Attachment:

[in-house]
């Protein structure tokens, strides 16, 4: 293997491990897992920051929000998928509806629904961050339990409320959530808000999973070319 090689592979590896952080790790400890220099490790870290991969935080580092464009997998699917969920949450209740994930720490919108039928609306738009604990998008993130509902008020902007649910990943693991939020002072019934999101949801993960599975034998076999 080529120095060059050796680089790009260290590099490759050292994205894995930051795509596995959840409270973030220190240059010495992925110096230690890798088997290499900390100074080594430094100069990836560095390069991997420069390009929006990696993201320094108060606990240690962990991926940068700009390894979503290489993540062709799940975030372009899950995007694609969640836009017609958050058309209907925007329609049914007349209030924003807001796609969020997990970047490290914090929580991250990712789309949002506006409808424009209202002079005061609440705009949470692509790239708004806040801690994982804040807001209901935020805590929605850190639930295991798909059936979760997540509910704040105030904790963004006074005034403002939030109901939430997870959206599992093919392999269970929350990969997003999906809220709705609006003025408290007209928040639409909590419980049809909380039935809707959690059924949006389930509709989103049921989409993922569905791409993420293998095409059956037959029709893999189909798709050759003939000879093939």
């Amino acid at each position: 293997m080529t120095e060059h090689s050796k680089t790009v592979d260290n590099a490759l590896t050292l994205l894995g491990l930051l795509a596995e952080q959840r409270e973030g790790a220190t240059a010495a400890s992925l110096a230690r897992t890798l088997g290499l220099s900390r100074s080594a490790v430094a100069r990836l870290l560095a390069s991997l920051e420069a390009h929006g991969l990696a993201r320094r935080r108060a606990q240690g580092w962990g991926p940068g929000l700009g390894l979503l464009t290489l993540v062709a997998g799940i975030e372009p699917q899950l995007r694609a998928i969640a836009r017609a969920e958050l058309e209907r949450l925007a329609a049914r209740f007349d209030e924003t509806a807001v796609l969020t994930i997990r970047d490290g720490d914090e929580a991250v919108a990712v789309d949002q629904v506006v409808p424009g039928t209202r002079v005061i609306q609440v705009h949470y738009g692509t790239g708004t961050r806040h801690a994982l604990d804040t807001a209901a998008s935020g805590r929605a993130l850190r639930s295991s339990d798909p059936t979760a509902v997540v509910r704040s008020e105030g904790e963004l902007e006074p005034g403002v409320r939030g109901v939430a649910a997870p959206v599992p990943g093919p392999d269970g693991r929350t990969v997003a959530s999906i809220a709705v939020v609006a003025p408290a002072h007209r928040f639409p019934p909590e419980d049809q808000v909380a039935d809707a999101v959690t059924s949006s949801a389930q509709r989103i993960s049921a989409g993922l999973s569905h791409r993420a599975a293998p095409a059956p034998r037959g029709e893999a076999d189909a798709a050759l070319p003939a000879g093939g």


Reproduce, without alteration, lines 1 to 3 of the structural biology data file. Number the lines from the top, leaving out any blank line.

[in-house]
């Protein structure tokens, strides 16, 4: 293997491990897992920051929000998928509806629904961050339990409320959530808000999973070319 090689592979590896952080790790400890220099490790870290991969935080580092464009997998699917969920949450209740994930720490919108039928609306738009604990998008993130509902008020902007649910990943693991939020002072019934999101949801993960599975034998076999 080529120095060059050796680089790009260290590099490759050292994205894995930051795509596995959840409270973030220190240059010495992925110096230690890798088997290499900390100074080594430094100069990836560095390069991997420069390009929006990696993201320094108060606990240690962990991926940068700009390894979503290489993540062709799940975030372009899950995007694609969640836009017609958050058309209907925007329609049914007349209030924003807001796609969020997990970047490290914090929580991250990712789309949002506006409808424009209202002079005061609440705009949470692509790239708004806040801690994982804040807001209901935020805590929605850190639930295991798909059936979760997540509910704040105030904790963004006074005034403002939030109901939430997870959206599992093919392999269970929350990969997003999906809220709705609006003025408290007209928040639409909590419980049809909380039935809707959690059924949006389930509709989103049921989409993922569905791409993420293998095409059956037959029709893999189909798709050759003939000879093939």
């Amino acid at each position: 293997m080529t120095e060059h090689s050796k680089t790009v592979d260290n590099a490759l590896t050292l994205l894995g491990l930051l795509a596995e952080q959840r409270e973030g790790a220190t240059a010495a400890s992925l110096a230690r897992t890798l088997g290499l220099s900390r100074s080594a490790v430094a100069r990836l870290l560095a390069s991997l920051e420069a390009h929006g991969l990696a993201r320094r935080r108060a606990q240690g580092w962990g991926p940068g929000l700009g390894l979503l464009t290489l993540v062709a997998g799940i975030e372009p699917q899950l995007r694609a998928i969640a836009r017609a969920e958050l058309e209907r949450l925007a329609a049914r209740f007349d209030e924003t509806a807001v796609l969020t994930i997990r970047d490290g720490d914090e929580a991250v919108a990712v789309d949002q629904v506006v409808p424009g039928t209202r002079v005061i609306q609440v705009h949470y738009g692509t790239g708004t961050r806040h801690a994982l604990d804040t807001a209901a998008s935020g805590r929605a993130l850190r639930s295991s339990d798909p059936t979760a509902v997540v509910r704040s008020e105030g904790e963004l902007e006074p005034g403002v409320r939030g109901v939430a649910a997870p959206v599992p990943g093919p392999d269970g693991r929350t990969v997003a959530s999906i809220a709705v939020v609006a003025p408290a002072h007209r928040f639409p019934p909590e419980d049809q808000v909380a039935d809707a999101v959690t059924s949006s949801a389930q509709r989103i993960s049921a989409g993922l999973s569905h791409r993420a599975a293998p095409a059956p034998r037959g029709e893999a076999d189909a798709a050759l070319p003939a000879g093939g």